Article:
The Fletcher School’s Rockford Weitz discusses a trailblazing proposal for creating the system needed to decarbonize this very complex industry
In the global race to reduce carbon emissions, some big—very big—players are leading the pack: ships.
Picture massive freighters and container ships—vessels whose engines alone are the size of whole buildings. Maritime shipping, the industry that powers those ships, produces 5 to 7 percent of the world’s carbon emissions. Reducing the industry’s impact would make an enormous difference in efforts to shrink the global carbon footprint.
Fortunately, shipping industry leaders have shown a keen interest in decarbonizing through collaborations with other stakeholders—governments, the United Nations, the oil and refining industries, ship-building and marine engine-making companies, to name a few. At a 2019 meeting of the International Maritime Organization, the London-based UN body that governs international shipping, key stakeholders committed to cutting emissions in half by 2050 (compared with 2008 levels).
However, the complexity of the industry, its international nature, and the technological and logistical obstacles to reducing reliance on fossil fuels present significant challenges.
“We’re trying to change a system that grew organically over 100 years across 190 jurisdictions around the world,” explained Rockford Weitz, professor of practice in maritime studies and director of the Maritime Studies Program at the Fletcher School of Law and Diplomacy. “You don’t create overnight green fuel options that can be sourced globally to serve a widely dispersed industry that needs accessible refueling stations—you have to take a systems approach.”
To develop that approach, Weitz and a multidisciplinary team of researchers at Tufts are exploring new ways to power ships.
Partnering with the School of Engineering’s Eric Hines, professor of practice in civil and environmental engineering, and Andrew Ramsburg, associate professor of civil and environmental engineering, and with Luke Davis, assistant professor of chemistry in the School of Arts and Sciences, Weitz and team have brought to bear on the challenge their expertise, in fields ranging from maritime law and arctic studies, to entrepreneurship and social innovation, to electrolysis and offshore wind energy.
On June 15, Weitz, along with Hines and a host of other experts in research and innovation shaping the future of our oceans, will speak at Tufts’ Bluetech Innovation Day. In addition to expert panels, the event will feature conversations with investors, showcases from companies in the industry, and opportunities to learn about the blue economy in Massachusetts and beyond.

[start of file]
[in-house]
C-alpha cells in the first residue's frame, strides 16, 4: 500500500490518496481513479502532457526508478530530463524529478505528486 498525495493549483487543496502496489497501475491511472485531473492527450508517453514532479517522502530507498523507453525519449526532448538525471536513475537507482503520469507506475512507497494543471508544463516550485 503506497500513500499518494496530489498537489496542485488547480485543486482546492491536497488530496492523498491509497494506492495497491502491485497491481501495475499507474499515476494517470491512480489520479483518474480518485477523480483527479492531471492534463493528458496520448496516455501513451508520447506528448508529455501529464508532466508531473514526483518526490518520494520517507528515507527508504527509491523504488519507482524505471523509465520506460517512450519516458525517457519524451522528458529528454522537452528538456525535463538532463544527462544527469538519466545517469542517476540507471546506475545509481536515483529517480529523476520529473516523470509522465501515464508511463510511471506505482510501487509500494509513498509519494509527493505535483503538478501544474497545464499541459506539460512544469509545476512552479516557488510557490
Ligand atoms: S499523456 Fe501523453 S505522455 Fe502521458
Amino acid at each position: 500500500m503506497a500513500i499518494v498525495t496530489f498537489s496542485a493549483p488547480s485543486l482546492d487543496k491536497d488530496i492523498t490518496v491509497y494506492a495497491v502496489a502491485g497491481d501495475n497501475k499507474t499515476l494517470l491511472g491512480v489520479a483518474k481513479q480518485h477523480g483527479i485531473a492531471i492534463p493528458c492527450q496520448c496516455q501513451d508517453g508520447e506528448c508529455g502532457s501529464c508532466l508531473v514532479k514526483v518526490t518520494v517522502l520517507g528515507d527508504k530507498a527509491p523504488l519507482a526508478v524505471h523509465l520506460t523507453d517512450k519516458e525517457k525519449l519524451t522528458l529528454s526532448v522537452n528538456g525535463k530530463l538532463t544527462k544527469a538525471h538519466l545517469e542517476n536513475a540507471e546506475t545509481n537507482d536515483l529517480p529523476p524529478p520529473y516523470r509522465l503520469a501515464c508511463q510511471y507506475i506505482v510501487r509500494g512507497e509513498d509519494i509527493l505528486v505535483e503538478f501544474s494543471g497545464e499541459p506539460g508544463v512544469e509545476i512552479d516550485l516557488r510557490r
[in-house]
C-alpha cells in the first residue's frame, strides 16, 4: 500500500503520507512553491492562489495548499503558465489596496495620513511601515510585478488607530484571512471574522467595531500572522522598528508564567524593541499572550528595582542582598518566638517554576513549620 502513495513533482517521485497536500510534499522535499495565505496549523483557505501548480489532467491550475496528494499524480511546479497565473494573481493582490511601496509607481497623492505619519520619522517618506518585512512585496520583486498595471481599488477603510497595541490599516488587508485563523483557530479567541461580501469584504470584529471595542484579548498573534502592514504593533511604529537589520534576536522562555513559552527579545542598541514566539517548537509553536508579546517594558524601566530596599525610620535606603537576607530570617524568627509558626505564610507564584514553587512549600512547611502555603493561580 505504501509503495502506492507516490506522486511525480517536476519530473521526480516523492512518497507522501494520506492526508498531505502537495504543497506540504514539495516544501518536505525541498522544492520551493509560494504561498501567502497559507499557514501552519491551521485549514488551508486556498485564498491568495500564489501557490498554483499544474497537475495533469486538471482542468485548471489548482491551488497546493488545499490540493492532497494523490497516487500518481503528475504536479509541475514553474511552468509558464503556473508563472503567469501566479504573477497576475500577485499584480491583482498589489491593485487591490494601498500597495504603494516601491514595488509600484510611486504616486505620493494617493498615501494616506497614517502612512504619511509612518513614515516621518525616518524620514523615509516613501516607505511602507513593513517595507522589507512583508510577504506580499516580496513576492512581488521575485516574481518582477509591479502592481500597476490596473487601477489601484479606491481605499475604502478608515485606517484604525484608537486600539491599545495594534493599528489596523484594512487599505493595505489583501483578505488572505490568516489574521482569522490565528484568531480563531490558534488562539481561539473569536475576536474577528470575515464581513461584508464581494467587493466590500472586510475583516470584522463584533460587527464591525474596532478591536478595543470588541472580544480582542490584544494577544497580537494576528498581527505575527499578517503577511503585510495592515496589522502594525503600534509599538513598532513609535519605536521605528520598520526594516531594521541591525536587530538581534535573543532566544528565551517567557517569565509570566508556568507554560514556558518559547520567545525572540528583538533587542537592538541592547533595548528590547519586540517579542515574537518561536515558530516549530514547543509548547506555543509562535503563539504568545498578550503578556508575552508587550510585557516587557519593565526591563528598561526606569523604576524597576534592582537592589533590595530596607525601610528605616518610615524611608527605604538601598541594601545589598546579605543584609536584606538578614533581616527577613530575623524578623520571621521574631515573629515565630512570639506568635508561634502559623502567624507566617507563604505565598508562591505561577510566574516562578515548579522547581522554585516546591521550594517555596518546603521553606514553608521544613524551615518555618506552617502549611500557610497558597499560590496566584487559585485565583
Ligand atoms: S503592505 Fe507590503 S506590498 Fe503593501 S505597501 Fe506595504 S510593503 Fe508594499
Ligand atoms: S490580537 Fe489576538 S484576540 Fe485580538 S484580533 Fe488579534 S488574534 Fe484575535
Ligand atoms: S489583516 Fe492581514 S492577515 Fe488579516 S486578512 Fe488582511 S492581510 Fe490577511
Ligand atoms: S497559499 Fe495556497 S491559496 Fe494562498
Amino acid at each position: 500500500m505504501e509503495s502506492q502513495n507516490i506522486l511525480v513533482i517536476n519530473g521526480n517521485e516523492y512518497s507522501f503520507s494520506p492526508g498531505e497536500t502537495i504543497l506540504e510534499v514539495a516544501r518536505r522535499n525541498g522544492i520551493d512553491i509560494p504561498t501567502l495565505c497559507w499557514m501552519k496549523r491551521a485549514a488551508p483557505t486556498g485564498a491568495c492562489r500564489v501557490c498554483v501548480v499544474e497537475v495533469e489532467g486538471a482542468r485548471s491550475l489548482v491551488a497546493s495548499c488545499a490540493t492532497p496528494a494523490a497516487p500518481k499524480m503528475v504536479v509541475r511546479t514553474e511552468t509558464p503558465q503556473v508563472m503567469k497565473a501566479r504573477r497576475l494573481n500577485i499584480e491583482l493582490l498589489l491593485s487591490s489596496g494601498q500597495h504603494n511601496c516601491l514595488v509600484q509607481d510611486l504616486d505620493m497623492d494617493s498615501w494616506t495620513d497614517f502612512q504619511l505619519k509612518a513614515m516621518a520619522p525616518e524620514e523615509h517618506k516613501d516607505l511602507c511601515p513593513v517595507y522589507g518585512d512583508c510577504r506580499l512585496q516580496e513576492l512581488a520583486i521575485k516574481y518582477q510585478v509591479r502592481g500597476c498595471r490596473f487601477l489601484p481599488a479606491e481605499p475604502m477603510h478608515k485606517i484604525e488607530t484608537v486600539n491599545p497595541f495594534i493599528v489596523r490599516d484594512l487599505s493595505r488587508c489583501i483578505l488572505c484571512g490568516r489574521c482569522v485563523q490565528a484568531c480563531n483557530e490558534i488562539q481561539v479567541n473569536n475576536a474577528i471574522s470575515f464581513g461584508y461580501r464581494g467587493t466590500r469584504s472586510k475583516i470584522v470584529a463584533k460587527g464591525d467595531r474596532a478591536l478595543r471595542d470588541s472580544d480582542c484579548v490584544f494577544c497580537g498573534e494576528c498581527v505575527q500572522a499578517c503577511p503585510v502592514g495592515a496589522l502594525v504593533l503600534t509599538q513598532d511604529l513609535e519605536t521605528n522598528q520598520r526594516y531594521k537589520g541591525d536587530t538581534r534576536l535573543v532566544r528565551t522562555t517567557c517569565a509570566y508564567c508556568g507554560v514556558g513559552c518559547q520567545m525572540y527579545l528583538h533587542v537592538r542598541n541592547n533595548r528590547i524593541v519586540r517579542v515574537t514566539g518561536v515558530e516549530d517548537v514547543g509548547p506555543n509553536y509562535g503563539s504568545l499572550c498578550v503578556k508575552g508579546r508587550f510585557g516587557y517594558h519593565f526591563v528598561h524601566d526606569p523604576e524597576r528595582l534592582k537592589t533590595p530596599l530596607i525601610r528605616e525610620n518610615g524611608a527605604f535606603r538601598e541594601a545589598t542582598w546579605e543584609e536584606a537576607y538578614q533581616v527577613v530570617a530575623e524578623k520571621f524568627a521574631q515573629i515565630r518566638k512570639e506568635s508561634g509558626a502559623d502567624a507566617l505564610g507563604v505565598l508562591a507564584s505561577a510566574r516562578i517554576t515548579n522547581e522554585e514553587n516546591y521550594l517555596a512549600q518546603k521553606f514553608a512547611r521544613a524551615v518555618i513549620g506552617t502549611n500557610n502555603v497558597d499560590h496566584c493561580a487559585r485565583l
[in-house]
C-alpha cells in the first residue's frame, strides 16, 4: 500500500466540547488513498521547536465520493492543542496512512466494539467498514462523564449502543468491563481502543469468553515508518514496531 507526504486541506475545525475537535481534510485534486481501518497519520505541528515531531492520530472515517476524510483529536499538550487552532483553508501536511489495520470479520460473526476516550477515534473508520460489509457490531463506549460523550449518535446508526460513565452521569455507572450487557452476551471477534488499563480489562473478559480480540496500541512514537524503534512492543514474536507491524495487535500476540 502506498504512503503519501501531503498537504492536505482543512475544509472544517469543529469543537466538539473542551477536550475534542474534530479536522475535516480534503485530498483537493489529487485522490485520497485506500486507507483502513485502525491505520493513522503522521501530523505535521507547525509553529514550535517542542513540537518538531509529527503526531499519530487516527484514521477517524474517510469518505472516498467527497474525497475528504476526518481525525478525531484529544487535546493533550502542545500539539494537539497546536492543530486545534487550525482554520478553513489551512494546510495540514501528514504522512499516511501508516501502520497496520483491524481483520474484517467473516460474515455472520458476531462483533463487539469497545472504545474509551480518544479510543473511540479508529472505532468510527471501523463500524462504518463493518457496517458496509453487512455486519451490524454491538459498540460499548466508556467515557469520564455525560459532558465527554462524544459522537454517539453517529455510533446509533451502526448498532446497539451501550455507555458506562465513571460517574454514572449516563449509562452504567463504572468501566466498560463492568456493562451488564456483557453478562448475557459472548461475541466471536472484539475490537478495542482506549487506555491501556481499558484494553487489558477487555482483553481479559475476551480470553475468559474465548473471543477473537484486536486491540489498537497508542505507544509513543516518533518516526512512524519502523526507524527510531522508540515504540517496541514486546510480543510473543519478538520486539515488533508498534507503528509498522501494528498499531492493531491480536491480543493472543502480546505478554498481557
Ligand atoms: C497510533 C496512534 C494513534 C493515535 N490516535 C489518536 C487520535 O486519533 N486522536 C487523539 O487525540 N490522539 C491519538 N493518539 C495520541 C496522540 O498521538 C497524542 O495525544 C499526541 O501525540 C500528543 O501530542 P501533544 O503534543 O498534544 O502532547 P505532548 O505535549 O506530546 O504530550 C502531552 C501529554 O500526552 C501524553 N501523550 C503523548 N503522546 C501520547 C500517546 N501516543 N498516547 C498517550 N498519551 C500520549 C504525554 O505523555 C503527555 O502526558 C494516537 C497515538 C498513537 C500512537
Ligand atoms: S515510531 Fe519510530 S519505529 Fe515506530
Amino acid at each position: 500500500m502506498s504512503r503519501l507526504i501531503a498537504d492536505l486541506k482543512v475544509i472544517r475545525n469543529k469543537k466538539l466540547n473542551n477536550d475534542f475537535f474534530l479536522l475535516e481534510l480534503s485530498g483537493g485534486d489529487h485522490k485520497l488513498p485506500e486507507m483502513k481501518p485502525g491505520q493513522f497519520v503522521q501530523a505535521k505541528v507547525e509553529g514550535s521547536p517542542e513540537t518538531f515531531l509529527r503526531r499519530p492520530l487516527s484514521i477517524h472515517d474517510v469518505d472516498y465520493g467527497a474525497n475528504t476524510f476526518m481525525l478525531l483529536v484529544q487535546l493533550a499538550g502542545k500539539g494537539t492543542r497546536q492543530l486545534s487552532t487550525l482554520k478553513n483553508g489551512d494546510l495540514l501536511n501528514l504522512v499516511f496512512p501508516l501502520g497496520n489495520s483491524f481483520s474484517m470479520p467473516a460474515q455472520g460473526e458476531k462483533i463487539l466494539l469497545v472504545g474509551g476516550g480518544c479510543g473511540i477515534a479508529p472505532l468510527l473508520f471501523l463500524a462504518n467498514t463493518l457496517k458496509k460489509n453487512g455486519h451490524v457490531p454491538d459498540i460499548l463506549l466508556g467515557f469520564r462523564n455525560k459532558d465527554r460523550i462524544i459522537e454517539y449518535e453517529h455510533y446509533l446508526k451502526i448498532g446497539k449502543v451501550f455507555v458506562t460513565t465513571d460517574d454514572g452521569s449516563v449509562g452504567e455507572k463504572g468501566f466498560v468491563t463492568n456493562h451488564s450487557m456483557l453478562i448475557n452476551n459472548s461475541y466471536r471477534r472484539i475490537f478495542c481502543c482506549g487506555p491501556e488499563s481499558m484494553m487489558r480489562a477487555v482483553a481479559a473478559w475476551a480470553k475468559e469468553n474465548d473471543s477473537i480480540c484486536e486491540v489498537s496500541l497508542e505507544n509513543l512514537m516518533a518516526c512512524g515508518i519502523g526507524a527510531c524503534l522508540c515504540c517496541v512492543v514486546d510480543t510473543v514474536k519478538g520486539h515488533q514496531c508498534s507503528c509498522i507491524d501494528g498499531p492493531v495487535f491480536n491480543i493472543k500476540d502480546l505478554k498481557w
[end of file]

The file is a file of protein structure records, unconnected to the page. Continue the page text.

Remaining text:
Weitz sat down with Tufts Now to discuss his team’s groundbreaking research, which he’ll be presenting at the conference.
What technological innovations should we be watching out for when it comes to decarbonizing shipping?
The great thing is, the technology already exists; it just hasn’t been applied yet in the shipping, gas and oil, or refining industries. The real innovation barrier is one of creating a value chain, or supply chain, that is nonfossil-fuel based. We need to develop a green-fuel value chain that serves shipping companies.
As far as how we create the fuel goes, that comes down to simple chemistry (simple for my colleague Luke Davis, at any rate!). Essentially, you take water—either fresh or salt water—and you use electrolysis to break it down into its component parts. The oxygen goes out into the atmosphere and is good for us living things. To the remaining hydrogen, you add nitrogen, which is conveniently the most abundant element in the air. The result is ammonia, and if you carry out the process with electricity produced using clean energy, then it’s green ammonia.
That green ammonia can be used to fuel ships. You can also use methanol, which is similar but a more complex hydrogen-based green fuel. Some shipping lines prefer it to ammonia because it is easier to store and handle. But still, either fuel can be used and both can be produced with existing technologies.
So what are the challenges to creating that value chain?
For a century, the shipping industry—based on fossil-fuel ships—has had a partnership with the oil and gas business and the refining business; together, these industries have built the infrastructure for refueling ships in any number of places.
For example, you pump oil out of Saudi Arabia and send it to Singapore. There, it gets refined and the portion of the oil that ships use, bunker fuel—which is very dirty—gets stored. It’s convenient to store it there because it’s on one of the world’s busiest shipping lanes, the Malacca Straits. Ships regularly go through there, so they can refuel easily.